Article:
Pigeon-Talk banner
1 - 4 of 4 Posts

·
Registered
Joined
·
1 Posts
Discussion Starter · #1 ·
Hey

I haven't posted here before but i used to raise pigeons previously and I recently came across an abandoned baby White-Winged Dove on the ground (I thought it was dead so i nudged it with my foot and lo and behold: very much alive). I took him in and have been feeding him Kaylees every few hours (as his crop empties) and I am starting to transition him to peas. I found him at roughly 12-14 days old I believe. He's been doing very well so far. Very loud, active, no issues.

My concern is how do I teach him to be wild and/or releasable? I'd love to keep him but I'm moving to a new apartment (with roommates) that doesn't allow birds, and I know White Winged Doves are generally illegal to have as pets. I try not to handle him beyond feeding but I don't know what to do beyond that. Is it possible for a dove of that age to imprint?
 

·
Registered
Joined
·
1,967 Posts
It is possible to imprint and to secondarily imprint on humans but at that age, he knows he is a bird, so I would keep the contact, handling and visuals to a minimum and then as hes older, put in cage outside when u can so he sees other birds. Then when u know he is fully fledged and eating well on his own, you can try a soft release. Simply google that. Its just basically you releasing it and leaving food out for it until it no longer comes for food and or finds a mate.
 

·
Registered
Joined
·
1,989 Posts
Hey

My concern is how do I teach him to be wild and/or releasable? I'd love to keep him but I'm moving to a new apartment (with roommates) that doesn't allow birds, and I know White Winged Doves are generally illegal to have as pets. I try not to handle him beyond feeding but I don't know what to do beyond that. Is it possible for a dove of that age to imprint?
I found doves very different to raised baby feral pigeons so far. They are much more affectionate and fall in love with human companionship. My rescued dove will sit on my shoulder all day and purr (it actually purrs like a kitten) , if it can. They get very dependent on your love, and its not quite like impressing so much, its more about their nature as a bird. They are just beautiful.

Feral pigeons babies raised closely with humans do release very well, but doves not so much. All i can say is the pleasure of keeping a dove as your companion is well worth the problems. If you can somehow keep him, it will be better off, and so will you. They are a pleasure to have around.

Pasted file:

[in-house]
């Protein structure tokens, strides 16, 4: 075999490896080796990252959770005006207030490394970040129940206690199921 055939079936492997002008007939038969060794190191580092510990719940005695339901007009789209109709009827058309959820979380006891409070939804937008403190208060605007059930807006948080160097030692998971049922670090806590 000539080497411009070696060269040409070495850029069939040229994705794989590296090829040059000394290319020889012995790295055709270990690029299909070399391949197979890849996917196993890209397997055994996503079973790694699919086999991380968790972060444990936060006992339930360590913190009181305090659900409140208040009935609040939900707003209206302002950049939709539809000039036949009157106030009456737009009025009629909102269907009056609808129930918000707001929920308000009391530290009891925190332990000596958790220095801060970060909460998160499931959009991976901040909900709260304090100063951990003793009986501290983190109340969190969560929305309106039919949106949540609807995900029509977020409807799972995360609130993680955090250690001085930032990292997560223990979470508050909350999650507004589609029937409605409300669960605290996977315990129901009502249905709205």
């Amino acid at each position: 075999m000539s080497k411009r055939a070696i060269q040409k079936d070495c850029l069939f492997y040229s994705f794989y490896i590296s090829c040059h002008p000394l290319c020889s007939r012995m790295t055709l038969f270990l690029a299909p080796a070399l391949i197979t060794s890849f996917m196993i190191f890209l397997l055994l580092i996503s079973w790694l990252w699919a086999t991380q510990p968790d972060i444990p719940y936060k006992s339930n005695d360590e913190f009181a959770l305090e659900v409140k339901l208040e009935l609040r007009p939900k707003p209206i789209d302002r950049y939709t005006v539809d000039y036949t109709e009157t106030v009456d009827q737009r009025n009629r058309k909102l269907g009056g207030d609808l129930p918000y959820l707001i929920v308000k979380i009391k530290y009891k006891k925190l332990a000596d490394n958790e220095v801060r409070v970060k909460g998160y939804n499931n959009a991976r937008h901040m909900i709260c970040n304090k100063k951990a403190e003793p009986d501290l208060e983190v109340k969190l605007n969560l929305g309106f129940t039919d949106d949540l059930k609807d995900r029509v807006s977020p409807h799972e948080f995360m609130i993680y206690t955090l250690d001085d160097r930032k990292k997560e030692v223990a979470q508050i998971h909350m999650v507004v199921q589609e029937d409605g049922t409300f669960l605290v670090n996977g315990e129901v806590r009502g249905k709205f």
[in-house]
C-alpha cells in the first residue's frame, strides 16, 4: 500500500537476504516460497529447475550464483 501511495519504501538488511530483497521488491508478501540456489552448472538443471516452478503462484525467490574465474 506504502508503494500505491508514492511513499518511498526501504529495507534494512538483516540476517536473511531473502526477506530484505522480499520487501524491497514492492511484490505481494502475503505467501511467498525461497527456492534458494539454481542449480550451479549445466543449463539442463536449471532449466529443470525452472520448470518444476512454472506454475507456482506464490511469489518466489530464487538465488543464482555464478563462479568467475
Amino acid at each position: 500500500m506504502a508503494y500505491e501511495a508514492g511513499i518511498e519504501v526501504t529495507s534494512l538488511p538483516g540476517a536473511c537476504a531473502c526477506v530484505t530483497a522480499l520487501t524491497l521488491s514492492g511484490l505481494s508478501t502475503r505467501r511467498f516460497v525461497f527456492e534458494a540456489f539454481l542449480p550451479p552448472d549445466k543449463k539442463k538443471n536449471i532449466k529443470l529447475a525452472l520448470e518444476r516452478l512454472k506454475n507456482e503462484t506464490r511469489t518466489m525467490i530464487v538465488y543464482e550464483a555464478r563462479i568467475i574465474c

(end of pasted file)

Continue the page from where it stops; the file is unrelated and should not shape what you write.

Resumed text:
·
Registered
Joined
·
20,301 Posts
Hey

I haven't posted here before but i used to raise pigeons previously and I recently came across an abandoned baby White-Winged Dove on the ground (I thought it was dead so i nudged it with my foot and lo and behold: very much alive). I took him in and have been feeding him Kaylees every few hours (as his crop empties) and I am starting to transition him to peas. I found him at roughly 12-14 days old I believe. He's been doing very well so far. Very loud, active, no issues.

My concern is how do I teach him to be wild and/or releasable? I'd love to keep him but I'm moving to a new apartment (with roommates) that doesn't allow birds, and I know White Winged Doves are generally illegal to have as pets. I try not to handle him beyond feeding but I don't know what to do beyond that. Is it possible for a dove of that age to imprint?
Once he is eating seeds on his own, you can do a soft release, keep him in his cage outdoors for a week and then open the cage, keep the food in front of it, he will go off and come back to eat, leave it for a week or more then slowly Reduce the feed and then take up the cage and dish, he is on his own, he may be the one to leave first and at some point you may not see him. If you have a covers bird feeder that can help, and you may see him through the years if you feed rgularly, you just may not know which dove he is at that point.
 
1 - 4 of 4 Posts
Top